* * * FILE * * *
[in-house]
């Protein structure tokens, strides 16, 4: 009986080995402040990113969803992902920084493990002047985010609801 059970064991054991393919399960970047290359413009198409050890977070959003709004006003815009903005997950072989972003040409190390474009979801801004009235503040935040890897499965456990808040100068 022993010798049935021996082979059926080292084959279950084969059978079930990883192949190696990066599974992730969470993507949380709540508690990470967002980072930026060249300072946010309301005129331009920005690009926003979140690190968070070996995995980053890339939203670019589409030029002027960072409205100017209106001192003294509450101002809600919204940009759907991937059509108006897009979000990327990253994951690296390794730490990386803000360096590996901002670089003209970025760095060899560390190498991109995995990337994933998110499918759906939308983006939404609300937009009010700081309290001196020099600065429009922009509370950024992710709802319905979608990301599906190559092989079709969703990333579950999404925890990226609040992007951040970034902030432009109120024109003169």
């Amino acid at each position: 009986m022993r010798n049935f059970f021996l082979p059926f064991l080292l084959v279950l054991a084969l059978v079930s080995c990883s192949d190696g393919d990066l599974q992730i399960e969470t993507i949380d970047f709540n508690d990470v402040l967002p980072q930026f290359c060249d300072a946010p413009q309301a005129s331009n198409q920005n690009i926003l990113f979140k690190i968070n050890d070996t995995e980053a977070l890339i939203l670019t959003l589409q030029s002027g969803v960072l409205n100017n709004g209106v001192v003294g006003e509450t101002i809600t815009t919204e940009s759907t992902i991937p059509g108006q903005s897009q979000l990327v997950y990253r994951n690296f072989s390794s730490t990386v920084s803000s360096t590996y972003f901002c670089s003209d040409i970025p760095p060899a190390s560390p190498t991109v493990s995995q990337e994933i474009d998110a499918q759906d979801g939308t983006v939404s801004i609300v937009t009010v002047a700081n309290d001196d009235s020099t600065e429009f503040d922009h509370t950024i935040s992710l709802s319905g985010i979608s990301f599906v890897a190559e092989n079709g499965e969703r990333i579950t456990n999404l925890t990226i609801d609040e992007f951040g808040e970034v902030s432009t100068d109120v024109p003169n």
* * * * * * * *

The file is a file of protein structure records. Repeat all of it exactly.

[in-house]
């Protein structure tokens, strides 16, 4: 009986080995402040990113969803992902920084493990002047985010609801 059970064991054991393919399960970047290359413009198409050890977070959003709004006003815009903005997950072989972003040409190390474009979801801004009235503040935040890897499965456990808040100068 022993010798049935021996082979059926080292084959279950084969059978079930990883192949190696990066599974992730969470993507949380709540508690990470967002980072930026060249300072946010309301005129331009920005690009926003979140690190968070070996995995980053890339939203670019589409030029002027960072409205100017209106001192003294509450101002809600919204940009759907991937059509108006897009979000990327990253994951690296390794730490990386803000360096590996901002670089003209970025760095060899560390190498991109995995990337994933998110499918759906939308983006939404609300937009009010700081309290001196020099600065429009922009509370950024992710709802319905979608990301599906190559092989079709969703990333579950999404925890990226609040992007951040970034902030432009109120024109003169």
């Amino acid at each position: 009986m022993r010798n049935f059970f021996l082979p059926f064991l080292l084959v279950l054991a084969l059978v079930s080995c990883s192949d190696g393919d990066l599974q992730i399960e969470t993507i949380d970047f709540n508690d990470v402040l967002p980072q930026f290359c060249d300072a946010p413009q309301a005129s331009n198409q920005n690009i926003l990113f979140k690190i968070n050890d070996t995995e980053a977070l890339i939203l670019t959003l589409q030029s002027g969803v960072l409205n100017n709004g209106v001192v003294g006003e509450t101002i809600t815009t919204e940009s759907t992902i991937p059509g108006q903005s897009q979000l990327v997950y990253r994951n690296f072989s390794s730490t990386v920084s803000s360096t590996y972003f901002c670089s003209d040409i970025p760095p060899a190390s560390p190498t991109v493990s995995q990337e994933i474009d998110a499918q759906d979801g939308t983006v939404s801004i609300v937009t009010v002047a700081n309290d001196d009235s020099t600065e429009f503040d922009h509370t950024i935040s992710l709802s319905g985010i979608s990301f599906v890897a190559e092989n079709g499965e969703r990333i579950t456990n999404l925890t990226i609801d609040e992007f951040g808040e970034v902030s432009t100068d109120v024109p003169n």